X Avant + RPM Live
$15 Regular/$12 Advance/$10 Member/Student
Doors 7:30PM/Concert 8PM
Revolutions Per Minute, helmed by Jarrett Martineau, is a label and media platform for emerging and established Indigenous musicians. This year alone, RPM has programmed at the Art Gallery of Ontario, Harbourfront and the Toronto International Film Festival and Martineau hosted a radio on show on CBC entitled Reclaimed. We last worked with RPM in April to present What Sovereignty Sounds Like, a forum for Indigenous musicians in Toronto. During that discussion, one question raised was “what is Indigenous futurism?” Tonight, the second show in RPM Live’s 2017-18 season, represents one possible answer. Full details coming August 17.
Chino Amobi/NON Records + Jason Sharp/Kaie Kellough/Kevin Lo/Tanya Evenson Intérro
$17 Regular/$13 Advance/$10 Member/Student
Doors 7PM/Concert 8PM
Chino Amobi, a Richmond, Virginia-based artist of Nigerian heritage, is the founder of THUMP’s label of the year for 2016 NON Worldwide Records, a collective of African diasporic artists, “using sound as their primary media, to articulate the visible and invisible structures that create binaries in society, and in turn distribute power.” His own music is a severe electronic brew of R&B, ambient, concrete, and sci-fi/afrofuturism. Initially commissioned by Suoni Per Il Popolo festival last year, “Intérro” deploys intensely focused recitation by Kaie Kellough and Tanya Evenson of documented stories of people who have been harassed at border security combined with Jason Sharp’s saxophone drones and Kevin Lo’s projected visuals.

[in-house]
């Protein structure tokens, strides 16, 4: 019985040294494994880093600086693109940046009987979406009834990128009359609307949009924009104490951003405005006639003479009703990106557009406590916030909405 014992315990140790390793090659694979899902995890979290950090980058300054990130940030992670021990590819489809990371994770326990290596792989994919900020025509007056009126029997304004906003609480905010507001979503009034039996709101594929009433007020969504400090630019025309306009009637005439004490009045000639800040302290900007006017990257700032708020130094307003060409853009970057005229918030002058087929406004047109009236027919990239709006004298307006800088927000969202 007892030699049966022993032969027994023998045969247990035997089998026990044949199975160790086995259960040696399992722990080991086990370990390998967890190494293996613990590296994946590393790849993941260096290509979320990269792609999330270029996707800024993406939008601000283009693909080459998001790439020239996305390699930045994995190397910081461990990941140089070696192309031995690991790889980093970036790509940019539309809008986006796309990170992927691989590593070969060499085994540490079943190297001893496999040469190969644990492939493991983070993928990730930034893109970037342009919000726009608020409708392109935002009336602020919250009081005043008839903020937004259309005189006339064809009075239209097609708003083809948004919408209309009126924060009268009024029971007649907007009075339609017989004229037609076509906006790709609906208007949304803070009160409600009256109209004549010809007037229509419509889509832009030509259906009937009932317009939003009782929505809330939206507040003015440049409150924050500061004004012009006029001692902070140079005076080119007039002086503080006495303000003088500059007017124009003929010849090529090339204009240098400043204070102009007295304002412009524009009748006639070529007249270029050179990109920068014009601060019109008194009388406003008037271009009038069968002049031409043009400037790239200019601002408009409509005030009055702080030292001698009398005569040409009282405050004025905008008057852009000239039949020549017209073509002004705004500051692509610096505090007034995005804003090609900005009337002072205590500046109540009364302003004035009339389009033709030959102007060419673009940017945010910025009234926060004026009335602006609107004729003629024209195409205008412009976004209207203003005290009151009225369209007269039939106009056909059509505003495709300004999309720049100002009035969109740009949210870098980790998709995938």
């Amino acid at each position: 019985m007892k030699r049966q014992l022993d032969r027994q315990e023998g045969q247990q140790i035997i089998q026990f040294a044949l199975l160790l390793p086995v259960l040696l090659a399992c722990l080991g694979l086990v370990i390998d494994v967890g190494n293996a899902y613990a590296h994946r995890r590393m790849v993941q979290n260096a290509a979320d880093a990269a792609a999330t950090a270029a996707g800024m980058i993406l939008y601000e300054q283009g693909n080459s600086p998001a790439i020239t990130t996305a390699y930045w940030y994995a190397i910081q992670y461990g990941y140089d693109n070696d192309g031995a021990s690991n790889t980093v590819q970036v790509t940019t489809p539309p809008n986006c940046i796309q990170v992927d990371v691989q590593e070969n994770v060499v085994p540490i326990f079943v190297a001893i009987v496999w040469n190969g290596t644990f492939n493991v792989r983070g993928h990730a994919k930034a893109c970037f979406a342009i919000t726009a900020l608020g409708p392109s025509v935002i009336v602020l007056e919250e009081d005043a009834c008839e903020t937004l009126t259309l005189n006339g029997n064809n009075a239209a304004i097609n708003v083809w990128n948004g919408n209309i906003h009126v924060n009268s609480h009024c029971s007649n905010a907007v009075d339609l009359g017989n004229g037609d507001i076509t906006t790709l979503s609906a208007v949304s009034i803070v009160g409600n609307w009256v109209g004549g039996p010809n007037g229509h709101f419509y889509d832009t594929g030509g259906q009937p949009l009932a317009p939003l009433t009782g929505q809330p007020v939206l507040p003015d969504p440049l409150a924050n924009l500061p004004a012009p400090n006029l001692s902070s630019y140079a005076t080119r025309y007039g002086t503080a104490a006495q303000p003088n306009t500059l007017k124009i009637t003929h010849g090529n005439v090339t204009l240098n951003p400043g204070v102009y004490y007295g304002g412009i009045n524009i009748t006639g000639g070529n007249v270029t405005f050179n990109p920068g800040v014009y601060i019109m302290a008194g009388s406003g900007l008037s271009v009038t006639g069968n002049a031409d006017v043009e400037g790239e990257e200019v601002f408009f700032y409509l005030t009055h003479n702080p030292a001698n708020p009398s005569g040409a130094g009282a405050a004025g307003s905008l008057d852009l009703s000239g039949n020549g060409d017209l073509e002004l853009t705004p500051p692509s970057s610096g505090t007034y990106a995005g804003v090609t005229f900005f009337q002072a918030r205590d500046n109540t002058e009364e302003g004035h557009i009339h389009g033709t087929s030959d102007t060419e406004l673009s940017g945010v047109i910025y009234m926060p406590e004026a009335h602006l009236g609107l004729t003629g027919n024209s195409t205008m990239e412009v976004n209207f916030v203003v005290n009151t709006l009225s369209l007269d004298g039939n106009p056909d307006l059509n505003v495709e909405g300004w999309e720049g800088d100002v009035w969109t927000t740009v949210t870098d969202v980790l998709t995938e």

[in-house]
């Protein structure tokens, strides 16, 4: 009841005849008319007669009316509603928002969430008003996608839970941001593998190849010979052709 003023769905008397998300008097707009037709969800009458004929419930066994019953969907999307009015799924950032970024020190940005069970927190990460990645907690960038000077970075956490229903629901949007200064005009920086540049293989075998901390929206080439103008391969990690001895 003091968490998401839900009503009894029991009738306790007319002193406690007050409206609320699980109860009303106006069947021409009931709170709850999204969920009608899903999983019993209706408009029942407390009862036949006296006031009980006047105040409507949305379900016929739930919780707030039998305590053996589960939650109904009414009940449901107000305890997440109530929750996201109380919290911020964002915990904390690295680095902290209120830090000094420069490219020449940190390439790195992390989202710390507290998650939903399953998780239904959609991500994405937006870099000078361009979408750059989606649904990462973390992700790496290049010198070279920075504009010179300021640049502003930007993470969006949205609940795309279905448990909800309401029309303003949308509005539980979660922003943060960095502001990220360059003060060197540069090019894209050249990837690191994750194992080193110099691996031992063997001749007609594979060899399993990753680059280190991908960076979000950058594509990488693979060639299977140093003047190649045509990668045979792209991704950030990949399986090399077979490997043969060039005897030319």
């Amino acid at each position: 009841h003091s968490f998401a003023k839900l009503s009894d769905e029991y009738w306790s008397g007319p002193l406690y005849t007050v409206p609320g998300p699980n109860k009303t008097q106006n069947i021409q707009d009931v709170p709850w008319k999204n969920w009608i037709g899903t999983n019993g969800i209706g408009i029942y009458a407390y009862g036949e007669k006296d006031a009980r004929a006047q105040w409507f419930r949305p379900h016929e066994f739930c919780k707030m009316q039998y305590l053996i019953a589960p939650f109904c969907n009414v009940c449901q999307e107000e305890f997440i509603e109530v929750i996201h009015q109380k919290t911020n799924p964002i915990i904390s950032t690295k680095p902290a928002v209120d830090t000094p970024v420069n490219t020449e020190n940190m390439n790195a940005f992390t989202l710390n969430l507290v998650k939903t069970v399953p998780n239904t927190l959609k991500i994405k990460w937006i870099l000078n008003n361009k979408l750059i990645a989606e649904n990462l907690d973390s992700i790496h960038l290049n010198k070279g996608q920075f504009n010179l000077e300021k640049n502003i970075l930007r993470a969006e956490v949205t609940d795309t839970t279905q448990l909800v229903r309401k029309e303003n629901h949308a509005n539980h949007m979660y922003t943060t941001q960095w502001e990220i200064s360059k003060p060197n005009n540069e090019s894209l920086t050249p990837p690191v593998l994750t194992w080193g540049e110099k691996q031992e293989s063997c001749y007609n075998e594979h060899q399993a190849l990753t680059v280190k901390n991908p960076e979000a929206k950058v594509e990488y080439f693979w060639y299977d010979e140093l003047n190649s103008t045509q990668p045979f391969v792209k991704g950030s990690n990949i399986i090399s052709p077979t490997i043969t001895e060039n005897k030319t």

Deep Listening Intensive, featuring Anne Bourne
Tranzac Main Hall, 292 Brunswick Ave, 4PM
Cellist/certified Deep Listening instructor Anne Bourne leads participants through selected listening exercises created by the late Pauline Oliveros for the general public intended to more fully engage with their surroundings. This was a very successful event in last year’s festival as a precursor to Oliveros’ last-ever Toronto visit (she passed away shortly afterward). This year’s edition is partly in tribute to Oliveros and partly to underscore her unyielding boundary-pushing as a queer female pioneer of electronic music as it relates to the creation of collective acts of witnessing each other and resistance against war and environmental degradation.
Babely Shades discussion
Tranzac Tiki Room, 292 Brunswick Ave, 6PM
Join us in the Tranzac’s Tiki Room at 6PM for a pre-concert discussion hosted by Hana Jama of Babely Shades (who co-curate the evening’s concert) focusing on how the evening’s artists portray resistance through their art and expressing their identities.
Avrha + Bizzarh + Drawing With Knives, visuals by Riya Jama
Curated by LAL and Babely Shades